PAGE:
From the Telegraph 18/12/11:
The condition – "Christmas Tree Syndrome" – is caused by mould growing on the trees, whose spores lead to problems when breathed in.
It has been discovered by scientists from Upstate Medical University, part of the State University of New York, who carried out research after observing a peak in respiratory illnesses in the weeks either side of December 25.
The team analysed clippings from 28 Christmas trees including needles and bark, from a range of species, and found 53 cases of mould.
Of these, 70 per cent can cause symptoms including itchy noses, watery eyes, coughing, shortness of breath, chest pains, sinus congestion, feelings of fatigue and problems sleeping.
Some of the mould identified can even lead to long term lung problems and conditions such as bronchitis and pneumonia.
The mould occurs on the trees naturally, but thrives in the warm conditions of a well-heated home at Christmas.
So it’s not just that seasonal, alpine aroma that I’ve brought into my home. It’s a mould infestation!!!!
Actually. Wait. Sniff again. Smell that?
Yes, I thought so too. It smells like a product liability claim doesn’t it?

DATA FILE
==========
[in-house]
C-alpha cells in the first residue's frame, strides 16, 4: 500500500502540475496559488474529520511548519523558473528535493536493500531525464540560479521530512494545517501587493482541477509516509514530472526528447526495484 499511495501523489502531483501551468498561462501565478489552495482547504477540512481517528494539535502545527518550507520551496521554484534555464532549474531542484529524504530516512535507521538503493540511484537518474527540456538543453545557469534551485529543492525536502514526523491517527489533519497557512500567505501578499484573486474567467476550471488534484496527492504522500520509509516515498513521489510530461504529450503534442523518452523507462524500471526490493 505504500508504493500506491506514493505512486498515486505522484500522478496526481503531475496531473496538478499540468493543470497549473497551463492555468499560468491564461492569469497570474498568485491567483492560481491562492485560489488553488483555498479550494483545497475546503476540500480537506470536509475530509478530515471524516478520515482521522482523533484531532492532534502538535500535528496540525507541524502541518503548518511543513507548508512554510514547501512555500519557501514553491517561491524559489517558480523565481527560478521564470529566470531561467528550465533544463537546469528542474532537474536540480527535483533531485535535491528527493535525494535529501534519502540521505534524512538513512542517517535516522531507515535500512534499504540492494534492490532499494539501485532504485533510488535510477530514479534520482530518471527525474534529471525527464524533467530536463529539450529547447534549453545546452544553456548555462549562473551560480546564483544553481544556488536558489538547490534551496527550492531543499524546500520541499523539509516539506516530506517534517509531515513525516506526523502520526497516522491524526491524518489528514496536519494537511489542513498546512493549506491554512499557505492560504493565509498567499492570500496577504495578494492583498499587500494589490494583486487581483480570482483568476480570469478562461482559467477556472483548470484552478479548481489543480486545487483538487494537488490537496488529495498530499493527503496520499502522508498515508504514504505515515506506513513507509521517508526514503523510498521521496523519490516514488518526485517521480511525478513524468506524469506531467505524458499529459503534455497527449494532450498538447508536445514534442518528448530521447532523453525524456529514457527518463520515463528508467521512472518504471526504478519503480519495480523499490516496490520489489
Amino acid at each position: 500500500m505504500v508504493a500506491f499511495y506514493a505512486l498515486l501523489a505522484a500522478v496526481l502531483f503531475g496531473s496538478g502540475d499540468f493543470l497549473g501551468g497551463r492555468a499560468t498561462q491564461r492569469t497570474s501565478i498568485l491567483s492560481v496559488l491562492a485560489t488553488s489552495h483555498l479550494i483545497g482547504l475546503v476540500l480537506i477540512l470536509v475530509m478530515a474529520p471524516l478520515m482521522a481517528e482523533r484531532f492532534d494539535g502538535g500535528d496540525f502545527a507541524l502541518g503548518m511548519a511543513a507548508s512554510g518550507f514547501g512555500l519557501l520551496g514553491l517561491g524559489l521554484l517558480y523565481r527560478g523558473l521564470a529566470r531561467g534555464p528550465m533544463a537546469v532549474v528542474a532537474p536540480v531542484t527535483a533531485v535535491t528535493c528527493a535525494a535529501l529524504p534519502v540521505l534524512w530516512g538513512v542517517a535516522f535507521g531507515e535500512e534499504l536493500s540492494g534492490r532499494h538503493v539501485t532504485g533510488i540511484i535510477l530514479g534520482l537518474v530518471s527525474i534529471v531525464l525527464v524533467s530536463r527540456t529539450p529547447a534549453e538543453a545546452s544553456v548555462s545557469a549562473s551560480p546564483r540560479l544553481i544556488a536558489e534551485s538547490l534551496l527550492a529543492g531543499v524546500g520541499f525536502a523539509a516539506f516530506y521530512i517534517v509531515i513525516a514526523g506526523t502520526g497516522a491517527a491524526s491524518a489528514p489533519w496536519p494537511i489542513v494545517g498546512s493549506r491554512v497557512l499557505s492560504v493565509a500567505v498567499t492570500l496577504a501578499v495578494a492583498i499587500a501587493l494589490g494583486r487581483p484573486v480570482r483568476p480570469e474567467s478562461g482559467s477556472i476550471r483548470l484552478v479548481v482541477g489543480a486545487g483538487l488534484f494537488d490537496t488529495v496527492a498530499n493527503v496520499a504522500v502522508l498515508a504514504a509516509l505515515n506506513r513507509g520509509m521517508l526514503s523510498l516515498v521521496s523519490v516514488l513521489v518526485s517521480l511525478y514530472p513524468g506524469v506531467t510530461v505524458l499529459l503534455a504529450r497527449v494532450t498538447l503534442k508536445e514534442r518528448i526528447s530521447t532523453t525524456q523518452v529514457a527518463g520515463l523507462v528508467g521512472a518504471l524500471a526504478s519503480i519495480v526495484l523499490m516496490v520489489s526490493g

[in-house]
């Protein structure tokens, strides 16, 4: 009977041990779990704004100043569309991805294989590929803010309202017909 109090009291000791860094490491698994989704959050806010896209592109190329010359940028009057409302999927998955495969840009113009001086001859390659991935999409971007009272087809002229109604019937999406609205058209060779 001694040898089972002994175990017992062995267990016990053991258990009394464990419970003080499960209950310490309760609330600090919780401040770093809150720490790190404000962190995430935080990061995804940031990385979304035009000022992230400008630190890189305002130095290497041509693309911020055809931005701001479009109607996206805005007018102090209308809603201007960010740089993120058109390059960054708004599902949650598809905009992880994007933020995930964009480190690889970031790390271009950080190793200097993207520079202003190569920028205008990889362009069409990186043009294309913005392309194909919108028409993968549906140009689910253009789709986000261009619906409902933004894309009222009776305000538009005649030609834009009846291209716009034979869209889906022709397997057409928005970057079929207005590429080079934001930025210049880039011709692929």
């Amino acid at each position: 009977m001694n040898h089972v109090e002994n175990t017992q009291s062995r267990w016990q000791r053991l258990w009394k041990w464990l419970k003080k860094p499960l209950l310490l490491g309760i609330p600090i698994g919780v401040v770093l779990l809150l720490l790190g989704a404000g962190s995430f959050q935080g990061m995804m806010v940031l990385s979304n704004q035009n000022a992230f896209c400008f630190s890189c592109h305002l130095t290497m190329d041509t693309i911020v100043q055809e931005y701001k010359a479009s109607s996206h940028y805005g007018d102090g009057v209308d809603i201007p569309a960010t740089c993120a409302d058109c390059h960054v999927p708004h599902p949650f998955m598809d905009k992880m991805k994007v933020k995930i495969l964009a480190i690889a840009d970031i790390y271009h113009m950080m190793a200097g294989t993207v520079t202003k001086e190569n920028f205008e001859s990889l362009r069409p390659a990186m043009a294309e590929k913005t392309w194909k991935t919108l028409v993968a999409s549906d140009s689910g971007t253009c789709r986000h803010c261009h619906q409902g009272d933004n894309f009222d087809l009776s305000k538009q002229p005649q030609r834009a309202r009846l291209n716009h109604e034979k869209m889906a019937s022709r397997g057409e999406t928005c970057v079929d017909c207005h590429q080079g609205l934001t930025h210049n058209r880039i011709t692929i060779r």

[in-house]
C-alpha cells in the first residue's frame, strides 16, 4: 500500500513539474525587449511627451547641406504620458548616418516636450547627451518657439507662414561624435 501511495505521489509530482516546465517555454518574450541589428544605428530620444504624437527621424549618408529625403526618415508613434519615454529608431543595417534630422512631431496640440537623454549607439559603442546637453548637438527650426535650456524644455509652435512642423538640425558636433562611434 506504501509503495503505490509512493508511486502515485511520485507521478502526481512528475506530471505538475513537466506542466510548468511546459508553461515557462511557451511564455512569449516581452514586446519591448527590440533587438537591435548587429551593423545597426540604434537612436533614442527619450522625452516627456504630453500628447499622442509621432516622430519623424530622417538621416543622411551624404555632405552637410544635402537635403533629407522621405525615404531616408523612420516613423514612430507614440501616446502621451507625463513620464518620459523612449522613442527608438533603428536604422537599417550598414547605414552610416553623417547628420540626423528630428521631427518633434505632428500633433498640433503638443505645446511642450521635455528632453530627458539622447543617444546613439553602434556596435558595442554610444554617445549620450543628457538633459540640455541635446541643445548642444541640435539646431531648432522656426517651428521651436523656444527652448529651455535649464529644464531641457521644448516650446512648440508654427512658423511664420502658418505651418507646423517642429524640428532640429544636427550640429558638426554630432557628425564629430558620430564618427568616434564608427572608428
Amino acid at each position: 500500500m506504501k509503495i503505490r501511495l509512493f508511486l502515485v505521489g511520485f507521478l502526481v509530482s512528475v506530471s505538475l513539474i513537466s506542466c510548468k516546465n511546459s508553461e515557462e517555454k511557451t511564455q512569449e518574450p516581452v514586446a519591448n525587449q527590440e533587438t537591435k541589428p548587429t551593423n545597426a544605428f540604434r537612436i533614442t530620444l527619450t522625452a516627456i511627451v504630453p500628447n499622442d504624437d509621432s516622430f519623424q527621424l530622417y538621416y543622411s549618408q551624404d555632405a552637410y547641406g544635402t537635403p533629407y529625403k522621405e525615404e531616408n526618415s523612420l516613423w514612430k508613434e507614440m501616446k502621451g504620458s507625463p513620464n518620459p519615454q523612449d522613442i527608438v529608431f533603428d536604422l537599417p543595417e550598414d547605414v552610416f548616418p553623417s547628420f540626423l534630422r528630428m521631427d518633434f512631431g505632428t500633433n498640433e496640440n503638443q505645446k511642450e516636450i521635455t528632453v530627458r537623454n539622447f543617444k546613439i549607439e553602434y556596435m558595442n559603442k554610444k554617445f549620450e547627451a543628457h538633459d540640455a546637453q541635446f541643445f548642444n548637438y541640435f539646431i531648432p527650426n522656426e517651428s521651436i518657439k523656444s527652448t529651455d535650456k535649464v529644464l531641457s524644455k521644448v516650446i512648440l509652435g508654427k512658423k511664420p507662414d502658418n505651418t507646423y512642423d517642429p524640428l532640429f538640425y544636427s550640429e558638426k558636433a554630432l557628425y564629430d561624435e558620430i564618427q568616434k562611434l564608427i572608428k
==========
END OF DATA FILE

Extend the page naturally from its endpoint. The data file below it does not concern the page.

Well, would you Adam-n-Eve it?
And I thought the only risk would be slipping over on a bauble, tripping on a length of tinsel or choking on a chocolate tree decoration.
Perhaps all trees should be ‘sheep dipped’ in an anti mould solution or blasted with the same stuff prior to sale. Or how about wrapping the whole tree in polythene for the duration it’s up in the house? Putting the onus on the poor consumer having to hose it down in the garden once they’ve got it home (as per Dr Kurlandsky’s suggestion) doesn’t seem quite right to me.
We put our own tree up on Saturday at Law Actually HQ. (A real one, obviously). I was surprised that of the multiple tags looped to the trunk, none included some kind of disclaimer (for the non-death or personal injury elements, anyway).